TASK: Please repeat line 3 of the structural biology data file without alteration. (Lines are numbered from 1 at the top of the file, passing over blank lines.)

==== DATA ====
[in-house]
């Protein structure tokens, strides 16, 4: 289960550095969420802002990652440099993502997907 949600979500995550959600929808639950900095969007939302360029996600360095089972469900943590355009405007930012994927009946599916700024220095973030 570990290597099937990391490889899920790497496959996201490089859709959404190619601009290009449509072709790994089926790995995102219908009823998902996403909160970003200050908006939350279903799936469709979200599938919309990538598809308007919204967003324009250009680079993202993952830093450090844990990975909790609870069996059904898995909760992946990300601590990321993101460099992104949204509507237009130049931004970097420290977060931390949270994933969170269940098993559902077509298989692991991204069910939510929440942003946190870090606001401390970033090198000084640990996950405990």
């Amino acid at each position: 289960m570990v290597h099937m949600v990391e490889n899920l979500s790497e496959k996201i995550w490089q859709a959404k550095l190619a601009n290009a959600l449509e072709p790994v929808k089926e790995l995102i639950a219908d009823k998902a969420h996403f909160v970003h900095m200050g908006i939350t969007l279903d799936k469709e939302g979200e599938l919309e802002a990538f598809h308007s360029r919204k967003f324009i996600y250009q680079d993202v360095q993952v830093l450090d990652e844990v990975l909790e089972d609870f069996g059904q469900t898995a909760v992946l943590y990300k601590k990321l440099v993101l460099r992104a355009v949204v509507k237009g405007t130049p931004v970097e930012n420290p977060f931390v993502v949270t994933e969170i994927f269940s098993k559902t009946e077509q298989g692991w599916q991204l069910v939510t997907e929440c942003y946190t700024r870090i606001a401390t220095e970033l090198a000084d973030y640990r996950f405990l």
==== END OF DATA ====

């Amino acid at each position: 289960m570990v290597h099937m949600v990391e490889n899920l979500s790497e496959k996201i995550w490089q859709a959404k550095l190619a601009n290009a959600l449509e072709p790994v929808k089926e790995l995102i639950a219908d009823k998902a969420h996403f909160v970003h900095m200050g908006i939350t969007l279903d799936k469709e939302g979200e599938l919309e802002a990538f598809h308007s360029r919204k967003f324009i996600y250009q680079d993202v360095q993952v830093l450090d990652e844990v990975l909790e089972d609870f069996g059904q469900t898995a909760v992946l943590y990300k601590k990321l440099v993101l460099r992104a355009v949204v509507k237009g405007t130049p931004v970097e930012n420290p977060f931390v993502v949270t994933e969170i994927f269940s098993k559902t009946e077509q298989g692991w599916q991204l069910v939510t997907e929440c942003y946190t700024r870090i606001a401390t220095e970033l090198a000084d973030y640990r996950f405990l």